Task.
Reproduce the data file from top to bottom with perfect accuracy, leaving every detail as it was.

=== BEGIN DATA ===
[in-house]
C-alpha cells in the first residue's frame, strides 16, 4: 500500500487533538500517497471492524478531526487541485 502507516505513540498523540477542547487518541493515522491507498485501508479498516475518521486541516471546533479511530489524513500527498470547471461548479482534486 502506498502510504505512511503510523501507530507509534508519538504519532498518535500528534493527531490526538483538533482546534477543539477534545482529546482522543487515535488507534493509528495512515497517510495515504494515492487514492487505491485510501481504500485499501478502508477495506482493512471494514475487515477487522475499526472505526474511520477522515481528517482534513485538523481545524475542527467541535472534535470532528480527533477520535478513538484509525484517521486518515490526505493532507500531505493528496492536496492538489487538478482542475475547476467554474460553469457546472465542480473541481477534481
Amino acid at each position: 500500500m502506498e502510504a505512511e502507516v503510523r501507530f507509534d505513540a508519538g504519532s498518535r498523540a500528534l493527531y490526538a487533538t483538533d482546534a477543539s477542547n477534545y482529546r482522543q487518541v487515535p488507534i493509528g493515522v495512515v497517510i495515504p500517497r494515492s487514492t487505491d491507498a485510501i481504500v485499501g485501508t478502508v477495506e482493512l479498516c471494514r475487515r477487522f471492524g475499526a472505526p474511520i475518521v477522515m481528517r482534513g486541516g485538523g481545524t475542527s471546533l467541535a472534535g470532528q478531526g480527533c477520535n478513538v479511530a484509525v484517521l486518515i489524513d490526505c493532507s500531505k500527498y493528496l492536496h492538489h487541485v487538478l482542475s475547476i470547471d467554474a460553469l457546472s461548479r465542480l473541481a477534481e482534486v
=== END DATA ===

[in-house]
C-alpha cells in the first residue's frame, strides 16, 4: 500500500487533538500517497471492524478531526487541485 502507516505513540498523540477542547487518541493515522491507498485501508479498516475518521486541516471546533479511530489524513500527498470547471461548479482534486 502506498502510504505512511503510523501507530507509534508519538504519532498518535500528534493527531490526538483538533482546534477543539477534545482529546482522543487515535488507534493509528495512515497517510495515504494515492487514492487505491485510501481504500485499501478502508477495506482493512471494514475487515477487522475499526472505526474511520477522515481528517482534513485538523481545524475542527467541535472534535470532528480527533477520535478513538484509525484517521486518515490526505493532507500531505493528496492536496492538489487538478482542475475547476467554474460553469457546472465542480473541481477534481
Amino acid at each position: 500500500m502506498e502510504a505512511e502507516v503510523r501507530f507509534d505513540a508519538g504519532s498518535r498523540a500528534l493527531y490526538a487533538t483538533d482546534a477543539s477542547n477534545y482529546r482522543q487518541v487515535p488507534i493509528g493515522v495512515v497517510i495515504p500517497r494515492s487514492t487505491d491507498a485510501i481504500v485499501g485501508t478502508v477495506e482493512l479498516c471494514r475487515r477487522f471492524g475499526a472505526p474511520i475518521v477522515m481528517r482534513g486541516g485538523g481545524t475542527s471546533l467541535a472534535g470532528q478531526g480527533c477520535n478513538v479511530a484509525v484517521l486518515i489524513d490526505c493532507s500531505k500527498y493528496l492536496h492538489h487541485v487538478l482542475s475547476i470547471d467554474a460553469l457546472s461548479r465542480l473541481a477534481e482534486v